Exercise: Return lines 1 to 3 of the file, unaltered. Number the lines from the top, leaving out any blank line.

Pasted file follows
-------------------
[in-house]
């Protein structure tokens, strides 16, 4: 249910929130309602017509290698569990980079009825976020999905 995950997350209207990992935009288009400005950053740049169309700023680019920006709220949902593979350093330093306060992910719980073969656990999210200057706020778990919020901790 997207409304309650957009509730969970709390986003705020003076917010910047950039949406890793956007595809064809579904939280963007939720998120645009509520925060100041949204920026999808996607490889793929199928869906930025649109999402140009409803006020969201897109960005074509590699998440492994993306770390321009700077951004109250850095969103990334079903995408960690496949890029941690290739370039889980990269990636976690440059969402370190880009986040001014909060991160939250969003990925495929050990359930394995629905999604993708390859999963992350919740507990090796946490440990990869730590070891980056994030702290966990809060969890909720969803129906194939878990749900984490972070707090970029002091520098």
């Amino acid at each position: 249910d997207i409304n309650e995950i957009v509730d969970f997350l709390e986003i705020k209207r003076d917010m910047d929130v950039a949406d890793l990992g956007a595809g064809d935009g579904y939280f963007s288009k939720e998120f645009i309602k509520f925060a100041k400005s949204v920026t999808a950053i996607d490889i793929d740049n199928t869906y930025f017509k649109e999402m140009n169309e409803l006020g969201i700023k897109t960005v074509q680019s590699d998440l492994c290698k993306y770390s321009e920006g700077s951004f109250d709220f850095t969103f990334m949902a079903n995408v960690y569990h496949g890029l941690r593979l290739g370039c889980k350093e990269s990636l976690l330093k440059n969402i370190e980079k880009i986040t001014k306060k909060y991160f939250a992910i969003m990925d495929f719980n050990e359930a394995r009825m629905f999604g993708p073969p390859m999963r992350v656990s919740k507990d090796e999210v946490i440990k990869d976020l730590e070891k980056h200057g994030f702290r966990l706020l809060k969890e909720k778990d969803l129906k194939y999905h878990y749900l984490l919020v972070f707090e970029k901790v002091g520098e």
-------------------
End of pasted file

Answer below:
[in-house]
């Protein structure tokens, strides 16, 4: 249910929130309602017509290698569990980079009825976020999905 995950997350209207990992935009288009400005950053740049169309700023680019920006709220949902593979350093330093306060992910719980073969656990999210200057706020778990919020901790 997207409304309650957009509730969970709390986003705020003076917010910047950039949406890793956007595809064809579904939280963007939720998120645009509520925060100041949204920026999808996607490889793929199928869906930025649109999402140009409803006020969201897109960005074509590699998440492994993306770390321009700077951004109250850095969103990334079903995408960690496949890029941690290739370039889980990269990636976690440059969402370190880009986040001014909060991160939250969003990925495929050990359930394995629905999604993708390859999963992350919740507990090796946490440990990869730590070891980056994030702290966990809060969890909720969803129906194939878990749900984490972070707090970029002091520098």
């Amino acid at each position: 249910d997207i409304n309650e995950i957009v509730d969970f997350l709390e986003i705020k209207r003076d917010m910047d929130v950039a949406d890793l990992g956007a595809g064809d935009g579904y939280f963007s288009k939720e998120f645009i309602k509520f925060a100041k400005s949204v920026t999808a950053i996607d490889i793929d740049n199928t869906y930025f017509k649109e999402m140009n169309e409803l006020g969201i700023k897109t960005v074509q680019s590699d998440l492994c290698k993306y770390s321009e920006g700077s951004f109250d709220f850095t969103f990334m949902a079903n995408v960690y569990h496949g890029l941690r593979l290739g370039c889980k350093e990269s990636l976690l330093k440059n969402i370190e980079k880009i986040t001014k306060k909060y991160f939250a992910i969003m990925d495929f719980n050990e359930a394995r009825m629905f999604g993708p073969p390859m999963r992350v656990s919740k507990d090796e999210v946490i440990k990869d976020l730590e070891k980056h200057g994030f702290r966990l706020l809060k969890e909720k778990d969803l129906k194939y999905h878990y749900l984490l919020v972070f707090e970029k901790v002091g520098e």